This echoes positions advanced by police over the last several years in legal proceedings to keep Murillo and Dufour from coming to trial. The technical police analyzed a video of the fight that shows Murillo punching Méric, but it declared from 2013 on that it is “too fuzzy” to show whether Murillo had brass knuckles.

Police ignored eyewitness reports who said Murillo was wearing brass knuckles, as well as text messages found in 2014 on the neo-fascists’ phones boasting that they had used brass knuckles to hit Méric.

They had also been in contact with Serge Ayoub just before killing Méric. Remarkably, however, the courts gave Ayoub a medical dispensation so he would not have to appear at the trial. This extraordinary decision highlights the abnormal character of the trial and the political cover the courts are giving the neo-fascists.

Contacted about his medical dispensation by vice.com, Ayoub reportedly replied by “vociferously shouting insults and cussing at a high decibel level,” telling the journalists: “Go f*ck yourselves. You’re an as*hole. On your gravestone, it will be marked ‘As*hole.’” The online magazine added, “Rumor has it that he is an informant for the security services. This rumor is widely echoed by the anti-fascist milieu, without ever having been proven. A former policeman confirmed it to us, anonymously. But again he did not provide proof.”

This trial highlights the reactionary character of the political forces promoted by the previous PS government’s state of emergency and then by current President Emmanuel Macron. By suspending democratic rights and giving free rein to police, inviting Le Pen to the Elysée, and proposing to inscribe the Vichy policy of deprivation of nationality, implicated in the Holocaust, in the French constitution, the PS was sending a signal to the far right. The ruling class considers now that their political and historical positions are legitimate and politically necessary.

This toxic atmosphere allowed the ruling class to impose the reactionary PS labor law and Macron’s related labor decrees, brutally repressing anti-labor law protests in 2016, to fund a major increase in military spending. Now, these measures serve as a pseudo-legal foundation for imposing in France the austerity and militaristic agenda that the ruling class is implementing across Europe.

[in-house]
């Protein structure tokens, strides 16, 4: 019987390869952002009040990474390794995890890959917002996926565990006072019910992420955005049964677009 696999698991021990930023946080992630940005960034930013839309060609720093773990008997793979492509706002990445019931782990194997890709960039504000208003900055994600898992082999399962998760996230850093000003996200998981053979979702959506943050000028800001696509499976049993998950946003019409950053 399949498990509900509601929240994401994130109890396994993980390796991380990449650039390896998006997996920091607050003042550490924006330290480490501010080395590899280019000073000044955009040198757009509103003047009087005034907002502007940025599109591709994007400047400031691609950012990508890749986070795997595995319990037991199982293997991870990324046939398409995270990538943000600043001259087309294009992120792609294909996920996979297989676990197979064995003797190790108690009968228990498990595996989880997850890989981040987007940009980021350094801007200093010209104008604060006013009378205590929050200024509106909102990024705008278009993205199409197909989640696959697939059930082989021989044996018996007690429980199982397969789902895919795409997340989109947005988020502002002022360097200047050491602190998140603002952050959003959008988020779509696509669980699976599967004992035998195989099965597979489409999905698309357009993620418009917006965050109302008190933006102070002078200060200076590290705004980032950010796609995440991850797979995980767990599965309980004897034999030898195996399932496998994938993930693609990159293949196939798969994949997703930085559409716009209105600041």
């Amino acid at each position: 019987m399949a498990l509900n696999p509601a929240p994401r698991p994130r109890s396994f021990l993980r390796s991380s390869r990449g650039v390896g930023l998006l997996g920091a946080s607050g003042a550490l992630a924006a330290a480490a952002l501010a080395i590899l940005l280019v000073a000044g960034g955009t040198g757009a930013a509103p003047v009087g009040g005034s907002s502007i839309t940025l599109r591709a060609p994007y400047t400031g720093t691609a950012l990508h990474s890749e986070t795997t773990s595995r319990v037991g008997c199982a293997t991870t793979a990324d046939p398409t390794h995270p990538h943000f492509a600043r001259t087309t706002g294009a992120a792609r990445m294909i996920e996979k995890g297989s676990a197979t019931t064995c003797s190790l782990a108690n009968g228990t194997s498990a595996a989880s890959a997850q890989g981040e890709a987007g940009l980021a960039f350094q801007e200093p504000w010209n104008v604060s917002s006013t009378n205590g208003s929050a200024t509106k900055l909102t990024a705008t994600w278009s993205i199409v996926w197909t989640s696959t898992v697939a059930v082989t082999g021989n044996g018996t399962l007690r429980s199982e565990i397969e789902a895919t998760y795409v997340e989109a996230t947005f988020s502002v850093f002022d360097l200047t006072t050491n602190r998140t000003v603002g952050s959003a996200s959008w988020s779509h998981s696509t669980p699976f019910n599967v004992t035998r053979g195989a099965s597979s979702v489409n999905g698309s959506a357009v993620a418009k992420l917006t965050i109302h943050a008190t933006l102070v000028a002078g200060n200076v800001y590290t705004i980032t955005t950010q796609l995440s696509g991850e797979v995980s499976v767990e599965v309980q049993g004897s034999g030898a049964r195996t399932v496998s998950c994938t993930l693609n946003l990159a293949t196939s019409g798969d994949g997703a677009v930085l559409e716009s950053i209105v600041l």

The ruling class also could depend on the cowardly role of the organizations that oversaw Méric’s political activity. At the Political Sciences school and elsewhere, many youth remember Méric’s murder; during this spring’s university occupation, his school was briefly renamed the Clément Méric Institute. But the New Anticapitalist Party (NPA), the party affiliated to the Solidarity student group where Méric was a member, treated the murder differently.

Despite the broad media coverage given to the NPA’s presidential candidate Philippe Poutou last year, the party did not campaign to bring Méric’s killers to trial or expose the fascist danger his murder revealed. Thus, the NPA and its allies adapted themselves to the bourgeoisie’s campaign to promote the neo-fascists.

Coming after the murder of anti-fascist protester Heather Heyer in Charlottesville and the exposure of the far-right NSU murders in Germany, Méric’s death is a warning to the workers in France and internationally. Macron and the police will not stop the rising far-right violence, in which they are complicit and from which they profit politically. The way forward is to mobilize a movement of the working class, independently of the bankrupt pseudo-left groups, against fascist reaction, austerity and militarism.